Then, she was off to CBS News. Her initial gig was as a political researcher, traveling the country collecting statistics of old elections.

    She quickly rose through the ranks on the national news scene. By the time she was 25, she was an associate producer for CBS Weekend News. She worked at CBS from 1967 to 1979, at CBS News and for “60 Minutes.”

    Her work won several Emmys over the course of her career, including one for a piece featuring reporter Ed Bradley that she produced about the refugee camps along the Thai-Cambodian border in 1979, after Cambodian dictator Pol Pot was deposed.

    They spent about two weeks on site, and she called it “one of the most searing experiences of my life.” She recalled that the babies in the camps were so hungry, they didn’t even cry.

    A Cambodian native worked as their equipment bearer on the project; he had been a student in Paris when Pol Pot took over the country. He wanted to search for his family in the refugee camps. The news team snuck him in, and, miraculously, he found his mother. There were, Roach recalled, “tears of joy and tears of sorrow,” the latter because he learned that his father had been killed by the Khmer Rouge for operating a small store.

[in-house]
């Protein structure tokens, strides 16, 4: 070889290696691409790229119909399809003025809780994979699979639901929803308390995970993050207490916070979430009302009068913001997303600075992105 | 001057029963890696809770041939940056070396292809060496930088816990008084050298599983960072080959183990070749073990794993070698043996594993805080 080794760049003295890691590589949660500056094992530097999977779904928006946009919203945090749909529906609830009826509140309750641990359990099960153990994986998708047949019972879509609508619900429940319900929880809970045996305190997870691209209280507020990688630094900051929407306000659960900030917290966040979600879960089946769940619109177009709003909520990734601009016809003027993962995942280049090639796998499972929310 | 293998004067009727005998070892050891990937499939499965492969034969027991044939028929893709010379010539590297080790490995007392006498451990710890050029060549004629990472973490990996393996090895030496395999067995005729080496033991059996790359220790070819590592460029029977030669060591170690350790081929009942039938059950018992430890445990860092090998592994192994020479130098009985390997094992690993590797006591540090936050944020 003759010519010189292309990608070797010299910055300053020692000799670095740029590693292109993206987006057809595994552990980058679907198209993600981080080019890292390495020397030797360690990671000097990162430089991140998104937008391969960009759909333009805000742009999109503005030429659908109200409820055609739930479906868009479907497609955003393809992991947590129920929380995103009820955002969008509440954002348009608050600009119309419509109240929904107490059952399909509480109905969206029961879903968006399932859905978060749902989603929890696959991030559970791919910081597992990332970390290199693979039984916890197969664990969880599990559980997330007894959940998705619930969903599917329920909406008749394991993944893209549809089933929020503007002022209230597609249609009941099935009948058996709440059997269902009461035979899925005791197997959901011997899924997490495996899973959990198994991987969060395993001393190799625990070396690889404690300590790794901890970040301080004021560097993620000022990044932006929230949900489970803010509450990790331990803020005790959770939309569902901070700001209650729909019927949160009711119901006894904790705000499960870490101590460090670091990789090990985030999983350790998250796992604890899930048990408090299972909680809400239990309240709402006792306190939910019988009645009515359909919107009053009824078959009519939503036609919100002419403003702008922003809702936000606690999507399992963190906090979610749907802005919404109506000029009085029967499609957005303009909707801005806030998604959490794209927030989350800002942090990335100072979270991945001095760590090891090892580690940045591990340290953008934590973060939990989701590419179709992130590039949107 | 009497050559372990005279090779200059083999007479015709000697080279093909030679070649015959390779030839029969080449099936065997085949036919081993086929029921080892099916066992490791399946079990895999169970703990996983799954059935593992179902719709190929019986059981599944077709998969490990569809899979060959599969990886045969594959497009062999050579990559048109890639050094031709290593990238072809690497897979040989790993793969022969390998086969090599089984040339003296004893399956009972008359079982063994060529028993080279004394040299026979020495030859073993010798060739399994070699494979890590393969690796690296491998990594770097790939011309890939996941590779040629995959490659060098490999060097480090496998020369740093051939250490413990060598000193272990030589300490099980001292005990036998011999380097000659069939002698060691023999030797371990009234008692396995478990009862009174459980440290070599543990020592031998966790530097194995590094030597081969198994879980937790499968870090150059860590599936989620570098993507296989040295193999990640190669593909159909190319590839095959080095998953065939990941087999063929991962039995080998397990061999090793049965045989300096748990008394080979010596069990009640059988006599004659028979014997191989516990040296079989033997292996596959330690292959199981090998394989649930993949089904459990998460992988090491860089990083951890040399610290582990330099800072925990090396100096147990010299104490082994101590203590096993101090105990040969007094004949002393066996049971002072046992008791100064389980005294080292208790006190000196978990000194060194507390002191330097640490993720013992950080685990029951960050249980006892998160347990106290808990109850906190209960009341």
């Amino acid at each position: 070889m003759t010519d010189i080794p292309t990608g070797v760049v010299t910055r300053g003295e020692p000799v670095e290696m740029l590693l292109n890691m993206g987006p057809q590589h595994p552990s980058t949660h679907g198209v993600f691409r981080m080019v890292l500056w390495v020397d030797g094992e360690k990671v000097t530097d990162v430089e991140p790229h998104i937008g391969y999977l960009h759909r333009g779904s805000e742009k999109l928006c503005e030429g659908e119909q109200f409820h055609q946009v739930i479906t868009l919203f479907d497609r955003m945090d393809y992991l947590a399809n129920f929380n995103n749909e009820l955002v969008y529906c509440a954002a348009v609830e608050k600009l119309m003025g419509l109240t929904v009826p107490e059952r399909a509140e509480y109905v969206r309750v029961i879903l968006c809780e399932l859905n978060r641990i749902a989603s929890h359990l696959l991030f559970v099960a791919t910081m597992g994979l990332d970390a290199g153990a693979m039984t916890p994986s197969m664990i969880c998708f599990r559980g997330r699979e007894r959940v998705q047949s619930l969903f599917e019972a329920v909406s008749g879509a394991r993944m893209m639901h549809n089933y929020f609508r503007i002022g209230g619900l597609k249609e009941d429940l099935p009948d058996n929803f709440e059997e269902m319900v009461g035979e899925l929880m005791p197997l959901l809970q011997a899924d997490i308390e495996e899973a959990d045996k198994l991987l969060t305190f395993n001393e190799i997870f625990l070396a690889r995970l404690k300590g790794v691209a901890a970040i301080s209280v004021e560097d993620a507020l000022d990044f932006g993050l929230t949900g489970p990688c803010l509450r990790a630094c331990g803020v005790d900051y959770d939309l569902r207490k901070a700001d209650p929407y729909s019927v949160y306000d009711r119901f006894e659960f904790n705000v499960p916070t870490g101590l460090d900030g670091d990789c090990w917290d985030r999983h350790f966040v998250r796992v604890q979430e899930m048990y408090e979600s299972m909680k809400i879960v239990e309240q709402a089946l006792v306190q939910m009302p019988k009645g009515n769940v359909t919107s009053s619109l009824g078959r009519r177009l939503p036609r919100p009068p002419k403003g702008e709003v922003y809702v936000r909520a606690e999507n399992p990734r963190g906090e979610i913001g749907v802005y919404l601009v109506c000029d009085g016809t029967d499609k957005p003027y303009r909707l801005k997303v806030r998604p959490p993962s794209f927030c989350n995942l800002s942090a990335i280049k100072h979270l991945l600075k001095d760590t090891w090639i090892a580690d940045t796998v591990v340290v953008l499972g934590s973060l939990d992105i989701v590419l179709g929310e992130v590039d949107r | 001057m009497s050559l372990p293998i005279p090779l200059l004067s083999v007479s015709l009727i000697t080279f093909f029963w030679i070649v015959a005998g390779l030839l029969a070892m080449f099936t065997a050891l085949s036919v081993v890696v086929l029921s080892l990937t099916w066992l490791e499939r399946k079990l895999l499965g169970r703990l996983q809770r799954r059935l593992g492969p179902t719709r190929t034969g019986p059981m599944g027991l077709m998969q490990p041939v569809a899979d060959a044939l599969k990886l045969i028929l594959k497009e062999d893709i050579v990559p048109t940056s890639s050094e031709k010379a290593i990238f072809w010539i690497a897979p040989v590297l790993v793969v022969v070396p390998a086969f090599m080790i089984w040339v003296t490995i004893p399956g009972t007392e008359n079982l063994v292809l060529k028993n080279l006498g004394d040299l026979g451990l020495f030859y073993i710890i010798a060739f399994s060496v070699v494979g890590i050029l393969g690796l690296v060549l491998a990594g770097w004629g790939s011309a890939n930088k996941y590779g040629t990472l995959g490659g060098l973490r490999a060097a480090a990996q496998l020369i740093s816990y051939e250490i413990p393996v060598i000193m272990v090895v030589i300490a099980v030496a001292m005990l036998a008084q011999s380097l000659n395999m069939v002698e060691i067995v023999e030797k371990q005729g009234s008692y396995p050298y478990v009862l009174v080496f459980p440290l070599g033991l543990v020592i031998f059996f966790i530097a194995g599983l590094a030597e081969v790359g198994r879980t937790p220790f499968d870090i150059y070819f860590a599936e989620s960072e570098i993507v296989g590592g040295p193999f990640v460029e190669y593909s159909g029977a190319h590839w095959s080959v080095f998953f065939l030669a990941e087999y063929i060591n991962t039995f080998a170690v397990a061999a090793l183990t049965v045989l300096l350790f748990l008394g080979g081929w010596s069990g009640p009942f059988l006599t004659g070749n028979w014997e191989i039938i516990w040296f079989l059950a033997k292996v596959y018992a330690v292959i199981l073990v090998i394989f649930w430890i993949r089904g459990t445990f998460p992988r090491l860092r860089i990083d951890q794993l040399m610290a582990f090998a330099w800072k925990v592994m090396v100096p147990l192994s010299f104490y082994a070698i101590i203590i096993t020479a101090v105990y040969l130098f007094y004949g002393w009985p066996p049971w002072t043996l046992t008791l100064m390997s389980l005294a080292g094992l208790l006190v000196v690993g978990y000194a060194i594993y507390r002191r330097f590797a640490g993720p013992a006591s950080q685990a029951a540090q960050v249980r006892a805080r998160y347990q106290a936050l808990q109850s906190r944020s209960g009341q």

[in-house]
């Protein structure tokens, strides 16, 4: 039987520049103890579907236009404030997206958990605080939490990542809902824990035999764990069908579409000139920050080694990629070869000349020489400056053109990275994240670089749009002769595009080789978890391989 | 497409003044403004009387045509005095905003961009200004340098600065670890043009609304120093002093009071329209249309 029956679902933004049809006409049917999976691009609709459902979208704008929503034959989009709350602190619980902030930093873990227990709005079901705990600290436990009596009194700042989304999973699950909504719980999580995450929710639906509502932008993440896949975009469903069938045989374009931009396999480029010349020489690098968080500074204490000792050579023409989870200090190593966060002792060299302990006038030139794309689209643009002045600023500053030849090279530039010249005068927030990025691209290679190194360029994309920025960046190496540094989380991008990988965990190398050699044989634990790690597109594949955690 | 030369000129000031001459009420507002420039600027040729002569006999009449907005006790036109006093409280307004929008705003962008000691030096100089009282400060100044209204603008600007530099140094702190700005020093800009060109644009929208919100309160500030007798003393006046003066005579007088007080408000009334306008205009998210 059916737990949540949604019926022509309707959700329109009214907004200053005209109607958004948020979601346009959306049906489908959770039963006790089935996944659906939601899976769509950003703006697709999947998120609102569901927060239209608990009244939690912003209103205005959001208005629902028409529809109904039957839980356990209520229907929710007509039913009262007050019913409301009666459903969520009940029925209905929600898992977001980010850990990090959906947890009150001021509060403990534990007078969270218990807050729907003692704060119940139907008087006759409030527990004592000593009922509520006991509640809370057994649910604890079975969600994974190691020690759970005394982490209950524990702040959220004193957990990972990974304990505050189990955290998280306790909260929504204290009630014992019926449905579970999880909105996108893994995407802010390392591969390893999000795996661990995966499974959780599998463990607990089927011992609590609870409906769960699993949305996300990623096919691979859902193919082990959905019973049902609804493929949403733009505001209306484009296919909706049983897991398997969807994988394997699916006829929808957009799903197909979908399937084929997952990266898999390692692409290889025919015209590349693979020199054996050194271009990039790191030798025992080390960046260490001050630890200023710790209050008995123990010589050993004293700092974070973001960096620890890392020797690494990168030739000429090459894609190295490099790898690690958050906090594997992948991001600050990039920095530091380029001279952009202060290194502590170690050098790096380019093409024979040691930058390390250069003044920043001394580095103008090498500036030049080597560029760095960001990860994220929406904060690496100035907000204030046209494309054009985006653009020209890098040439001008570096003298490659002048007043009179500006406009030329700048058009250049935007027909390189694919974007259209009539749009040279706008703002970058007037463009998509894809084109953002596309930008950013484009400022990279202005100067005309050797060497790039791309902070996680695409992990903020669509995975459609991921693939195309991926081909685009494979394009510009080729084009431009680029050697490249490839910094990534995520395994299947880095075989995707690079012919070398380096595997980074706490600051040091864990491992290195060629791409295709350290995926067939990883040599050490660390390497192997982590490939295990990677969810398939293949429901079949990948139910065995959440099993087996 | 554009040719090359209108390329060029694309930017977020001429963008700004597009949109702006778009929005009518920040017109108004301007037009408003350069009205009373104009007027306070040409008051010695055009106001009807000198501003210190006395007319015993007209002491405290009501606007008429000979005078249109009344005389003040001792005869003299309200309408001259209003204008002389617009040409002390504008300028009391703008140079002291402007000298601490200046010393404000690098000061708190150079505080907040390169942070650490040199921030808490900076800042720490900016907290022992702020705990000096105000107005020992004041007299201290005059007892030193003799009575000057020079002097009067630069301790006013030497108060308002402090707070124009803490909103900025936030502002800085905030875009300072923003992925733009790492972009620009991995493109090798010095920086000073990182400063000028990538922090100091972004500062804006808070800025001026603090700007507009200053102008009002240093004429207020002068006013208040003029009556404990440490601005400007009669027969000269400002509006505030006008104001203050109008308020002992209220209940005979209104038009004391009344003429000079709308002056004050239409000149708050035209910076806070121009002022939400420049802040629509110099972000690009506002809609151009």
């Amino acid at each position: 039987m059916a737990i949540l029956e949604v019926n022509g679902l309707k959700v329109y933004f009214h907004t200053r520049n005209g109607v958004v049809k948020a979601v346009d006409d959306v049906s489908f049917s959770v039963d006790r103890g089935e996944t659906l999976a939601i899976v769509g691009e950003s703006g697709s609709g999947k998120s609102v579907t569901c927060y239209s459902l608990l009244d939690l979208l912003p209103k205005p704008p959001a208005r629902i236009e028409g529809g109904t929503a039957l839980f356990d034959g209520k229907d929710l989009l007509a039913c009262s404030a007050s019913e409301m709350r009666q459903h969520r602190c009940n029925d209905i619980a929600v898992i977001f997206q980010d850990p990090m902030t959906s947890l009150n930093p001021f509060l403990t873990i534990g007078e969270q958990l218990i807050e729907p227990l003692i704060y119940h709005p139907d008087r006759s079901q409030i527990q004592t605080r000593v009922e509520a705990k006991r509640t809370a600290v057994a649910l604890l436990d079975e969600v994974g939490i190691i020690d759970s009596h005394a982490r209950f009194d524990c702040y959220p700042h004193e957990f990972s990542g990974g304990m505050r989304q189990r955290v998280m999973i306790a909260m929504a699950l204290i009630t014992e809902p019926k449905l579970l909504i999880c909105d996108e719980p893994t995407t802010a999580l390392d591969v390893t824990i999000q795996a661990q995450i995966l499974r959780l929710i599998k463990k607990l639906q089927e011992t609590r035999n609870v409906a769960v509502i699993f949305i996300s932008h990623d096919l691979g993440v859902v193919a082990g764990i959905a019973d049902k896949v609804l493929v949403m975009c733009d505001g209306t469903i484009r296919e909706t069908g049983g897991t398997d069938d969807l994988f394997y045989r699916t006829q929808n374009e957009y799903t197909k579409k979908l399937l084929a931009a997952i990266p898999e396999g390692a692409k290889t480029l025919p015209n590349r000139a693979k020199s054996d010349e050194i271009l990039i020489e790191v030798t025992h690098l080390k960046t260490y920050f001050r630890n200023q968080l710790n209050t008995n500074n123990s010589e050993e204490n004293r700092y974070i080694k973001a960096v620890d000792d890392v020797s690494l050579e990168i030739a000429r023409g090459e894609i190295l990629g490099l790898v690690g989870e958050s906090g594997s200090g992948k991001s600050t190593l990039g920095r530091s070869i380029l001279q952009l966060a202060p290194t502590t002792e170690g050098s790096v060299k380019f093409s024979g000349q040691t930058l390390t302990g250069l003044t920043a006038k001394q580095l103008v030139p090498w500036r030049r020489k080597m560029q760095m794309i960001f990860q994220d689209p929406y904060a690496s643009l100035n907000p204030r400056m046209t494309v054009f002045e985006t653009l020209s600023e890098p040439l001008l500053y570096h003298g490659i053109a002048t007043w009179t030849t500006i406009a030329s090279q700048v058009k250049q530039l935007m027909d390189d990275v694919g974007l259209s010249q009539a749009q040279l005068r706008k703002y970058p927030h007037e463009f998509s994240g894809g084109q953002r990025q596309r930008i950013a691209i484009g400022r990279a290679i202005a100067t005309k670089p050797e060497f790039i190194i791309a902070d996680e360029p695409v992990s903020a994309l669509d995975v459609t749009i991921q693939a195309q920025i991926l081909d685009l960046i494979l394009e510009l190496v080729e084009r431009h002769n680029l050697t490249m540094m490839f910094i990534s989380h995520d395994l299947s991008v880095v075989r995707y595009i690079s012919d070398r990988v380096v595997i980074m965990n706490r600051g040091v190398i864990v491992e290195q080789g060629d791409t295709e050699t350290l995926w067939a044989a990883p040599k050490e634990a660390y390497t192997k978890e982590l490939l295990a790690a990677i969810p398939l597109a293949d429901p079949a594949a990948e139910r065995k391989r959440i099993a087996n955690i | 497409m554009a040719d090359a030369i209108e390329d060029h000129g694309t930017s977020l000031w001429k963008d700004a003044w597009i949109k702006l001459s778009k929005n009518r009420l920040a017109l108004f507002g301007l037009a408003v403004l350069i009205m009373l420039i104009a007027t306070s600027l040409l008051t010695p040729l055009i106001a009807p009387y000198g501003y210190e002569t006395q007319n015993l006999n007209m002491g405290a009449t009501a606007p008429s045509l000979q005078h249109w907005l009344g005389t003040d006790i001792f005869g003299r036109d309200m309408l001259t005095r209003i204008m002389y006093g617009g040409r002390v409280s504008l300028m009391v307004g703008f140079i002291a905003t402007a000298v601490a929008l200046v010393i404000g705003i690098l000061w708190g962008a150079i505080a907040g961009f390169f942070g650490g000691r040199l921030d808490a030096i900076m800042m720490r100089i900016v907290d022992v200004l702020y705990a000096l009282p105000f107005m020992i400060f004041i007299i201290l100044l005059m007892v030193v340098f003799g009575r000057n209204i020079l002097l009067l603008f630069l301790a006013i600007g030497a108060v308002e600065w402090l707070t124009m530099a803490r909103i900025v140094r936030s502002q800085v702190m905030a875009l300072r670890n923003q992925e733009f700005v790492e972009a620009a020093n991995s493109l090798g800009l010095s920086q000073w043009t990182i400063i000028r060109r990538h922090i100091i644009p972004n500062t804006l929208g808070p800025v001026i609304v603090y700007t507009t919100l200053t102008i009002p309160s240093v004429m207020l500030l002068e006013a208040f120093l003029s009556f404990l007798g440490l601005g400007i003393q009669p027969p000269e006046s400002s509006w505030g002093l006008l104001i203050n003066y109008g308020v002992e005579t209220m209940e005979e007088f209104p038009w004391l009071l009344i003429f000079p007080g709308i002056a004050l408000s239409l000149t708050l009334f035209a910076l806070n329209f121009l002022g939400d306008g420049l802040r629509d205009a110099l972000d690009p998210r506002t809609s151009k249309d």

Roach’s work in the news field was wide-ranging. She produced the 1980 “CBS Reports” documentary “The Trouble With Women,” co-written with and narrated by Harry Reasoner, about the struggles and realities faced by women at the time. Roach had worked with Bill D. Moyers at CBS News, and when he left for public television, he recruited her. She worked on “Creativity with Bill Moyers” and “A Walk Through the 20th Century With Bill Moyers.”